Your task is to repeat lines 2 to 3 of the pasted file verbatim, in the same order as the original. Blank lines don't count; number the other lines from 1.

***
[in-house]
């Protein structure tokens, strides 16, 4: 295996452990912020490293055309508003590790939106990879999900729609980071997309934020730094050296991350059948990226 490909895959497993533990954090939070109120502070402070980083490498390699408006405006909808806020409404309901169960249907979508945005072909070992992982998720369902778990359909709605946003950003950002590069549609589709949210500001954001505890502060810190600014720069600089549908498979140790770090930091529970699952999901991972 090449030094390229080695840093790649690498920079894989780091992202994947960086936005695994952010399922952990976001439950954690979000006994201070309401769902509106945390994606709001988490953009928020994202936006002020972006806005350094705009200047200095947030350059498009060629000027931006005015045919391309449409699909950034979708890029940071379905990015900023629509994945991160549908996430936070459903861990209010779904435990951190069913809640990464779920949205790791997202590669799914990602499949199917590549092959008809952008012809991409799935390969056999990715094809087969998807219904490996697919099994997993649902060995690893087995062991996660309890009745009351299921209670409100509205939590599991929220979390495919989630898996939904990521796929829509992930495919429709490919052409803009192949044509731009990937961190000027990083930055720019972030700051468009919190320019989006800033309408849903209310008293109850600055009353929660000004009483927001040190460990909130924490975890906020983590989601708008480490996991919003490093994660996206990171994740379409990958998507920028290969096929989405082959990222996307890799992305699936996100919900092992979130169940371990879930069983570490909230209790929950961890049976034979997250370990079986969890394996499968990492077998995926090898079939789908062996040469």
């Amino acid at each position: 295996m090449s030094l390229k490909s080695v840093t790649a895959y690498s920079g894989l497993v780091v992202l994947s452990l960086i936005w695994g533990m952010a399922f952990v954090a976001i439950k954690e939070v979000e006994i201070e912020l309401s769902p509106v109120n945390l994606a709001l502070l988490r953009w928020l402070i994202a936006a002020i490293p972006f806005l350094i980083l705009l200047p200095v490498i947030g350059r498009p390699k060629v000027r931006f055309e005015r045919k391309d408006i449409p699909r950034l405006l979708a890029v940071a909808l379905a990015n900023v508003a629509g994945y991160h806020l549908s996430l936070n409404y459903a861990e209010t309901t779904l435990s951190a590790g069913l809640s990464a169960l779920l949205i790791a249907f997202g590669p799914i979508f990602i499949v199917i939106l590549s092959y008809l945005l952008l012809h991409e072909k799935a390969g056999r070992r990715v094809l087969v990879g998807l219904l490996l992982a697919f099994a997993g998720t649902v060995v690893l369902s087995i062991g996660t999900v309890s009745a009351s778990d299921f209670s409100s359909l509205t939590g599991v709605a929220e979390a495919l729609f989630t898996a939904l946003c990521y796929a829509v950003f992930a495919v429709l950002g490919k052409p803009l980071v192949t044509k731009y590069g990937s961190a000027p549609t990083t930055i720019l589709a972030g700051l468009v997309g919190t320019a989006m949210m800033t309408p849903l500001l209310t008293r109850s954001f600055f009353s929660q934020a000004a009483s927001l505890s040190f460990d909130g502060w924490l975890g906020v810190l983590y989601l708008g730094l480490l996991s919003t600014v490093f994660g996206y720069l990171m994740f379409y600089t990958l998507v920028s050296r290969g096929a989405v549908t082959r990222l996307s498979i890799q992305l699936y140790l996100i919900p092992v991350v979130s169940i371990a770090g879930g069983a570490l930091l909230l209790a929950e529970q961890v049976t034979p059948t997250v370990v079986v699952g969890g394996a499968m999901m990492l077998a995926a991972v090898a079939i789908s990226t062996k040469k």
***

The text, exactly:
């Protein structure tokens, strides 16, 4: 295996452990912020490293055309508003590790939106990879999900729609980071997309934020730094050296991350059948990226 490909895959497993533990954090939070109120502070402070980083490498390699408006405006909808806020409404309901169960249907979508945005072909070992992982998720369902778990359909709605946003950003950002590069549609589709949210500001954001505890502060810190600014720069600089549908498979140790770090930091529970699952999901991972 090449030094390229080695840093790649690498920079894989780091992202994947960086936005695994952010399922952990976001439950954690979000006994201070309401769902509106945390994606709001988490953009928020994202936006002020972006806005350094705009200047200095947030350059498009060629000027931006005015045919391309449409699909950034979708890029940071379905990015900023629509994945991160549908996430936070459903861990209010779904435990951190069913809640990464779920949205790791997202590669799914990602499949199917590549092959008809952008012809991409799935390969056999990715094809087969998807219904490996697919099994997993649902060995690893087995062991996660309890009745009351299921209670409100509205939590599991929220979390495919989630898996939904990521796929829509992930495919429709490919052409803009192949044509731009990937961190000027990083930055720019972030700051468009919190320019989006800033309408849903209310008293109850600055009353929660000004009483927001040190460990909130924490975890906020983590989601708008480490996991919003490093994660996206990171994740379409990958998507920028290969096929989405082959990222996307890799992305699936996100919900092992979130169940371990879930069983570490909230209790929950961890049976034979997250370990079986969890394996499968990492077998995926090898079939789908062996040469």
């Amino acid at each position: 295996m090449s030094l390229k490909s080695v840093t790649a895959y690498s920079g894989l497993v780091v992202l994947s452990l960086i936005w695994g533990m952010a399922f952990v954090a976001i439950k954690e939070v979000e006994i201070e912020l309401s769902p509106v109120n945390l994606a709001l502070l988490r953009w928020l402070i994202a936006a002020i490293p972006f806005l350094i980083l705009l200047p200095v490498i947030g350059r498009p390699k060629v000027r931006f055309e005015r045919k391309d408006i449409p699909r950034l405006l979708a890029v940071a909808l379905a990015n900023v508003a629509g994945y991160h806020l549908s996430l936070n409404y459903a861990e209010t309901t779904l435990s951190a590790g069913l809640s990464a169960l779920l949205i790791a249907f997202g590669p799914i979508f990602i499949v199917i939106l590549s092959y008809l945005l952008l012809h991409e072909k799935a390969g056999r070992r990715v094809l087969v990879g998807l219904l490996l992982a697919f099994a997993g998720t649902v060995v690893l369902s087995i062991g996660t999900v309890s009745a009351s778990d299921f209670s409100s359909l509205t939590g599991v709605a929220e979390a495919l729609f989630t898996a939904l946003c990521y796929a829509v950003f992930a495919v429709l950002g490919k052409p803009l980071v192949t044509k731009y590069g990937s961190a000027p549609t990083t930055i720019l589709a972030g700051l468009v997309g919190t320019a989006m949210m800033t309408p849903l500001l209310t008293r109850s954001f600055f009353s929660q934020a000004a009483s927001l505890s040190f460990d909130g502060w924490l975890g906020v810190l983590y989601l708008g730094l480490l996991s919003t600014v490093f994660g996206y720069l990171m994740f379409y600089t990958l998507v920028s050296r290969g096929a989405v549908t082959r990222l996307s498979i890799q992305l699936y140790l996100i919900p092992v991350v979130s169940i371990a770090g879930g069983a570490l930091l909230l209790a929950e529970q961890v049976t034979p059948t997250v370990v079986v699952g969890g394996a499968m999901m990492l077998a995926a991972v090898a079939i789908s990226t062996k040469k």